No one who has endured the misery of commercial flights can blame executives for trying to avoid them. But with the comforts of private flights come greater risks.
On New Year’s Eve, two business executives were killed in chartered plane crashes. Bruce Steinberg, a senior member of the research team at Bridgewater Associates hedge fund, his wife, and three sons were among 10 killed in Costa Rica. And Richard Cousins, the CEO of global catering firm Compass Group, died with his two sons, his fiancée, and her daughter when their seaplane crashed just north of Sydney.
The two tragedies—which occurred in small, single-engine planes chartered by the men and their families while on vacation—are only the latest instances of executives killed in private aircraft crashes. In 2014, Christophe de Margerie, the CEO of French oil company Total, died when his corporate jet collided with a snow plow in Moscow. In 2010, the entire board of Australian mining company Sundance Resources died when their small plane went down in the jungle of Democratic Republic of the Congo. In 2006, Howard “Butch” Kerzner, a hotel and casino developer, was killed in a helicopter crash in the Dominican Republic. Sadly, there are others, including numerous high-profile athletes and teams.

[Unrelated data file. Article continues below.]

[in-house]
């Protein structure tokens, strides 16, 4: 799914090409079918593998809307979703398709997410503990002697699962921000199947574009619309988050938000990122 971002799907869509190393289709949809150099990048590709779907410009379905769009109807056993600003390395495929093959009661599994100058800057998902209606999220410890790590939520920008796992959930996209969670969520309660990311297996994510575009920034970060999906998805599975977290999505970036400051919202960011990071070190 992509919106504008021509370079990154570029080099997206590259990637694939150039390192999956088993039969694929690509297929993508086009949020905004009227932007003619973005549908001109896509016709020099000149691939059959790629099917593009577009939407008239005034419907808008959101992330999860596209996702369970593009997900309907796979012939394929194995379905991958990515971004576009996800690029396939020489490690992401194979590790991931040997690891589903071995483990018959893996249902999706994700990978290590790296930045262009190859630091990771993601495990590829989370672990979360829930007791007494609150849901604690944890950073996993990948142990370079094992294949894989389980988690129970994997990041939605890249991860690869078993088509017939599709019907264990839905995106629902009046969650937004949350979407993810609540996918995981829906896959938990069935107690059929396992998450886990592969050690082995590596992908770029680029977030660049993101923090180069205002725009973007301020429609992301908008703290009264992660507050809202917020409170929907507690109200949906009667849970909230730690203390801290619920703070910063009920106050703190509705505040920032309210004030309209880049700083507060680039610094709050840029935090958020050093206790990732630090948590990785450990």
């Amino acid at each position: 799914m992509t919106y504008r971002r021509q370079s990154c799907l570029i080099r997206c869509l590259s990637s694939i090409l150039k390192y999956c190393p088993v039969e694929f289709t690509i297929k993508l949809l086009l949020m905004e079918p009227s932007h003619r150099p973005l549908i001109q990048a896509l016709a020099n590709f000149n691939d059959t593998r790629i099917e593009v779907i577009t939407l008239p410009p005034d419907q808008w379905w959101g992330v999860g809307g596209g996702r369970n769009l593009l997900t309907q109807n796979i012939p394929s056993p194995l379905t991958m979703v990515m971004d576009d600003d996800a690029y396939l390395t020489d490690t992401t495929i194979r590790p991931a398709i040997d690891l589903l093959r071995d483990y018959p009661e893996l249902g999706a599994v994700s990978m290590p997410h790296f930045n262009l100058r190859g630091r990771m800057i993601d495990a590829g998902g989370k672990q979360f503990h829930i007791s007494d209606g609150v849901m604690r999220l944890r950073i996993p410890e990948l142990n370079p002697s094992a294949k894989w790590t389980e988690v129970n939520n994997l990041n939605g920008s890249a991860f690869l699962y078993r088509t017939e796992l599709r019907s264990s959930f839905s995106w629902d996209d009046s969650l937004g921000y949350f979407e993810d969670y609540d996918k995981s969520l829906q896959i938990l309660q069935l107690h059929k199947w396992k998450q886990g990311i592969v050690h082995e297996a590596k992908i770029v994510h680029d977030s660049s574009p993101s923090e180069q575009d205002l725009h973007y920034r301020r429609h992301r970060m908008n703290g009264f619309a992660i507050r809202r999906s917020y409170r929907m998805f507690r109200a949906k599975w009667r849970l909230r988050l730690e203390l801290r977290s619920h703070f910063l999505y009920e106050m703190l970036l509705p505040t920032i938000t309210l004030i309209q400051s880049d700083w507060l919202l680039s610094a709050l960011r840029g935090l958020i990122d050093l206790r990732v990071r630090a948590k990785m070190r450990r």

Business executives choose to fly in private planes for reasons of convenience, privacy, and security. In some cases, their employer even requires them to do so. Apple CEO Tim Cook, for example, must use “private aircraft for all business and personal travel” as a security measure, the company disclosed in a regulatory filing last month.
But while private planes offer many advantages, they are significantly more dangerous than commercial air travel, which just had its safest year on record. Out of 35 million commercial global flights in 2017, only two ended in accidents resulting in fatalities, according to To70, an aviation consulting firm. A total of 13 people died in the two crashes in Angola and Russia.
By contrast, general aviation—which includes unscheduled charter flights as well as private flights—is much more dangerous. In the 12 months ending Sept. 30, there were 209 fatal accidents, resulting in 347 deaths, in the US alone, according to the Federal Aviation Administration. The accident rate for general aviation is improving—it’s declined from 1.1 fatal accidents per 100,000 flight hours in 2010 to 0.84 last year—but it’s still safer to fly commercial, particularly in the US. The last fatal commercial flight in the US was in 2009, when 49 people were killed in a Colgan Air crash near Buffalo, New York.